What’s Keeping Natural Product Executives Awake At Night?
Like most things today, the natural products industry suffers from an abundance of complexity. Consider the tasks involved to develop, produce, brand, distribute and retail superior products. Depending on your role, there are conditions, circumstances or constraints that drive the day to day activities designed to produce profits. That’s how it’s supposed to work.
Yet at every level of the natural products industry, we are impacted by issues that consume resources and threaten the existence of the industry as we’ve known it. Threats show up as operational, compliance, competitive or political. And don’t forget media that seems to love any opportunity to disparage an industry born of a simple idea, that food and nutrition are good things.
These essential components and their importance to the quality of our lives, rarely makes page one news. Consumers are confused. The context is decisive. Our context seems to embrace confusion. It includes:
- The FDA censorship of health information. We can’t say food or supplements are medicine until we prove it.
- There’s the possible repeal or modification of DSHEA. (At ExpoWest 2015. less than 10% of a room of thousands had ever heard of DSHEA)
- New NDI guidelines that can potentially imperil operational abilities.
- Disruption in the Big Food Sector
- There’s the proliferation of non-profit watchdogs and certification agencies. (Where there’s smoke there’s fire?)
- Cooperation to adequately address adulteration,
- Supply chain transparency and truth in labeling.
- Blaming the sports nutrition segment for the industry’s reputation issues. (We fail to recognize that the category is no different than any other performance driven category. There’s big money behind both the sports and big pharma sectors).
- Can’t find qualified staff willing to work.
These are some of the concerns keeping industry stakeholders awake at night. Complexity is the norm. We chose this path as our best strategy to grow the natural product category. In the beginning, the idea that food was important for good health was enough. Changes in the food system and food supply have opened opportunities for nutritionally dense foods and supplements. This has resulted in even more complexity for the natural product industry and even more confusion for the consumer.
After 40 years of industry observation, we see well established, well run companies making the promise of optimal health available to all. A growing body of new research has yielded innovative new products. Industry statistics verify the growing importance that nutritional supplements play in consumers’ lives. We’re selling more but growing less.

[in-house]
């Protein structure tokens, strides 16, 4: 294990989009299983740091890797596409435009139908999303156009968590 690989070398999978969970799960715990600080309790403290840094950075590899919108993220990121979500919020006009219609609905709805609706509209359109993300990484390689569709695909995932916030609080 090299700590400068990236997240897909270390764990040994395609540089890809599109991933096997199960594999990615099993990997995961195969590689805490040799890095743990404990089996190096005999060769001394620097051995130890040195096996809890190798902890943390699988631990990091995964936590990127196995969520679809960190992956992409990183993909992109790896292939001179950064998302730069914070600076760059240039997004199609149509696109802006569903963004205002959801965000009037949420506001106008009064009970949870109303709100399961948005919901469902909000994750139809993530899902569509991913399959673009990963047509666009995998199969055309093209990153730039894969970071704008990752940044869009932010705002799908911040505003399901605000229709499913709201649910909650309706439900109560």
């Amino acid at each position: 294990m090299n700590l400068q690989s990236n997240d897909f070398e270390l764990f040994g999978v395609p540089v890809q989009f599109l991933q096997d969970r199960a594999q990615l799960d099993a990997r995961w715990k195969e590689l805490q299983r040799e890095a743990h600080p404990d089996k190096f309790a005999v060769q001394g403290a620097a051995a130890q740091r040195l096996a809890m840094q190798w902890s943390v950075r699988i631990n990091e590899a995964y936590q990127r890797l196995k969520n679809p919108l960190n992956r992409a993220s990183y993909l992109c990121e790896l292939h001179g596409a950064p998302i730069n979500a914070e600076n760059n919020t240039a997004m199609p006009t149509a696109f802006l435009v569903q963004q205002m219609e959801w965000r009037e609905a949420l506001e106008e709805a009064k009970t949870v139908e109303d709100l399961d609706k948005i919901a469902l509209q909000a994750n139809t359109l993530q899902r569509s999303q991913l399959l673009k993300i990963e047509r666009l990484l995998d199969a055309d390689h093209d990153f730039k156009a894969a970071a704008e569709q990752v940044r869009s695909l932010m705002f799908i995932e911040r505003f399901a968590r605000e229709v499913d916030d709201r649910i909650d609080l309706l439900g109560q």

Nutritional companies invest in clinical trials yet few of the study results ever show up in medical journals. Medical professionals our primary influencers, receive little nutritional education but frequent pharma messages.That’s because big pharma owns the ad spaces in most of those journals and they spend lavishly to engage doctors.
In 2015, medical journal ad pages were up 7.9% with ad spending increasing 8.4% to $372 million. Guess now we know why doctors continue to think there’s no science behind the nutrition claims their patients bring to their attention. The pharma industry is actively engaged in aggressive content marketing to doctors. Big pharma even takes advantage of the Brand Film Festival to celebrate the best, heartstrings pullng drug videos of the year.
These are the circumstances the natural product industry faces. We can’t outspend big pharma. We can’t compete with nutritional products by following a drug model. And we can’t possibly think consumers are ready, willing or able to buy under these circumstances.
We have succeeded in growing a complex category by making it even more complex. It is filled with competition, commoditized to the point where it’s available everywhere, and soon from Amazon’s first brick and mortar location. By 2019,digital transformation investments will triple, drawing funds away from store capital and profoundly changing the retail industry. Consumers are still more confused than ever. Yet they still want to buy. Amazing. Congratulations all around! How much more they spend is up to us.
Perhaps it’s time to explore the mechanisms that drive sales in the nutrition category. Customers who know more, buy more. And they buy more often. This has been true throughout the entire growth curve of the industry. Education is not a price conversation. Unfortunately that seems to be the primary message companies use as they struggle to find a way to cut through the clutter and get their message to consumers. Everybody seems to think that price is the most important element for a consumer sale.
It’s not. Everybody has a price. But not everybody has a good reason or a story behind that price. The natural products industry does, and it’s failing to tell that story to consumers eager to hear it. Find out how targeted content marketing strategies from Nutrition News can help.